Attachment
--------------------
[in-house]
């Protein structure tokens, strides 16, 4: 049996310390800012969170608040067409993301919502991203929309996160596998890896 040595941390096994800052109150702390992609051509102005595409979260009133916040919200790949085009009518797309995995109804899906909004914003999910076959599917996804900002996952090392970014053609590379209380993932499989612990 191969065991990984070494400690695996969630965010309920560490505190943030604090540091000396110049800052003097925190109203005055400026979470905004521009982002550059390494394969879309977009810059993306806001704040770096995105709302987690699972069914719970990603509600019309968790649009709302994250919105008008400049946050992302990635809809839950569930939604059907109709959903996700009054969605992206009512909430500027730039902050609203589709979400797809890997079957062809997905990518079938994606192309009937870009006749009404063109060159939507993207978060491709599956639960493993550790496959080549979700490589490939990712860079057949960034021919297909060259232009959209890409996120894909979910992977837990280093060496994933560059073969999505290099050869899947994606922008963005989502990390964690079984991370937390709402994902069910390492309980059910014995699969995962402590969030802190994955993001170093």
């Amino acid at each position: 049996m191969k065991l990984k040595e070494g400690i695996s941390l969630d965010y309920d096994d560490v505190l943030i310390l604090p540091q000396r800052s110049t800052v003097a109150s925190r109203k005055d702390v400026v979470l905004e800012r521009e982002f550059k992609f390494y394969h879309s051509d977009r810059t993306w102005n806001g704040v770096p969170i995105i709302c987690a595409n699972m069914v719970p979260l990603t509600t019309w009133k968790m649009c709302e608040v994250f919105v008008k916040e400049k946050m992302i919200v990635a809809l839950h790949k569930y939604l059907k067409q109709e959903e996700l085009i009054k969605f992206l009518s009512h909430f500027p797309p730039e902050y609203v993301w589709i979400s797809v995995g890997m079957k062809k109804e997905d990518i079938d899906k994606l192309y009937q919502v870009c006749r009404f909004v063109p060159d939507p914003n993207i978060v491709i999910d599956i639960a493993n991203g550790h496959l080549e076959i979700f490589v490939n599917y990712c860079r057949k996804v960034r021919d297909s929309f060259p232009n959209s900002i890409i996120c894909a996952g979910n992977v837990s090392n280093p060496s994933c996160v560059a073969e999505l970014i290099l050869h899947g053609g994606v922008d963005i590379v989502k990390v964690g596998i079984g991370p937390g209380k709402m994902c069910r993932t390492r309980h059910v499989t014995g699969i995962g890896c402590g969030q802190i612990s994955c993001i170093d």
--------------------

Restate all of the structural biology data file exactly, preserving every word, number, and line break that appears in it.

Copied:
[in-house]
């Protein structure tokens, strides 16, 4: 049996310390800012969170608040067409993301919502991203929309996160596998890896 040595941390096994800052109150702390992609051509102005595409979260009133916040919200790949085009009518797309995995109804899906909004914003999910076959599917996804900002996952090392970014053609590379209380993932499989612990 191969065991990984070494400690695996969630965010309920560490505190943030604090540091000396110049800052003097925190109203005055400026979470905004521009982002550059390494394969879309977009810059993306806001704040770096995105709302987690699972069914719970990603509600019309968790649009709302994250919105008008400049946050992302990635809809839950569930939604059907109709959903996700009054969605992206009512909430500027730039902050609203589709979400797809890997079957062809997905990518079938994606192309009937870009006749009404063109060159939507993207978060491709599956639960493993550790496959080549979700490589490939990712860079057949960034021919297909060259232009959209890409996120894909979910992977837990280093060496994933560059073969999505290099050869899947994606922008963005989502990390964690079984991370937390709402994902069910390492309980059910014995699969995962402590969030802190994955993001170093």
């Amino acid at each position: 049996m191969k065991l990984k040595e070494g400690i695996s941390l969630d965010y309920d096994d560490v505190l943030i310390l604090p540091q000396r800052s110049t800052v003097a109150s925190r109203k005055d702390v400026v979470l905004e800012r521009e982002f550059k992609f390494y394969h879309s051509d977009r810059t993306w102005n806001g704040v770096p969170i995105i709302c987690a595409n699972m069914v719970p979260l990603t509600t019309w009133k968790m649009c709302e608040v994250f919105v008008k916040e400049k946050m992302i919200v990635a809809l839950h790949k569930y939604l059907k067409q109709e959903e996700l085009i009054k969605f992206l009518s009512h909430f500027p797309p730039e902050y609203v993301w589709i979400s797809v995995g890997m079957k062809k109804e997905d990518i079938d899906k994606l192309y009937q919502v870009c006749r009404f909004v063109p060159d939507p914003n993207i978060v491709i999910d599956i639960a493993n991203g550790h496959l080549e076959i979700f490589v490939n599917y990712c860079r057949k996804v960034r021919d297909s929309f060259p232009n959209s900002i890409i996120c894909a996952g979910n992977v837990s090392n280093p060496s994933c996160v560059a073969e999505l970014i290099l050869h899947g053609g994606v922008d963005i590379v989502k990390v964690g596998i079984g991370p937390g209380k709402m994902c069910r993932t390492r309980h059910v499989t014995g699969i995962g890896c402590g969030q802190i612990s994955c993001i170093d």